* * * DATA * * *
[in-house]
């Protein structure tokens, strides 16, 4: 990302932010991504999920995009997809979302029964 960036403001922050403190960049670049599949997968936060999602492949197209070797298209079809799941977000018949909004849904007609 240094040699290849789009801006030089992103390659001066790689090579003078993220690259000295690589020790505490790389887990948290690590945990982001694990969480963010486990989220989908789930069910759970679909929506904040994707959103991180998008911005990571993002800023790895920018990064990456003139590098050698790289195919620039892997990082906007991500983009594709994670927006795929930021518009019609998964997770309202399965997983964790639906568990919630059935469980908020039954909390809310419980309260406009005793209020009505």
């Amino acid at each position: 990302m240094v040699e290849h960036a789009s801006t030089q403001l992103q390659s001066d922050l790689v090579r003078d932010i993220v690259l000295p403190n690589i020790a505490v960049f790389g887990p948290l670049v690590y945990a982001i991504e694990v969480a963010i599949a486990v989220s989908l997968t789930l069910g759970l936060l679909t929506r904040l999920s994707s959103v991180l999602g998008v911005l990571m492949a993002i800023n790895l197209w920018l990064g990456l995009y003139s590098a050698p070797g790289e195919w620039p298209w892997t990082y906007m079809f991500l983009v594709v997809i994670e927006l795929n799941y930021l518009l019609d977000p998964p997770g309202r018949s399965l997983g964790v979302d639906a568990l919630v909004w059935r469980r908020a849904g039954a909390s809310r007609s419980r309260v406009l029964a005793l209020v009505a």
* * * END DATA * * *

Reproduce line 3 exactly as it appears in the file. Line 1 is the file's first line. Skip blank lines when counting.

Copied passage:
């Amino acid at each position: 990302m240094v040699e290849h960036a789009s801006t030089q403001l992103q390659s001066d922050l790689v090579r003078d932010i993220v690259l000295p403190n690589i020790a505490v960049f790389g887990p948290l670049v690590y945990a982001i991504e694990v969480a963010i599949a486990v989220s989908l997968t789930l069910g759970l936060l679909t929506r904040l999920s994707s959103v991180l999602g998008v911005l990571m492949a993002i800023n790895l197209w920018l990064g990456l995009y003139s590098a050698p070797g790289e195919w620039p298209w892997t990082y906007m079809f991500l983009v594709v997809i994670e927006l795929n799941y930021l518009l019609d977000p998964p997770g309202r018949s399965l997983g964790v979302d639906a568990l919630v909004w059935r469980r908020a849904g039954a909390s809310r007609s419980r309260v406009l029964a005793l209020v009505a």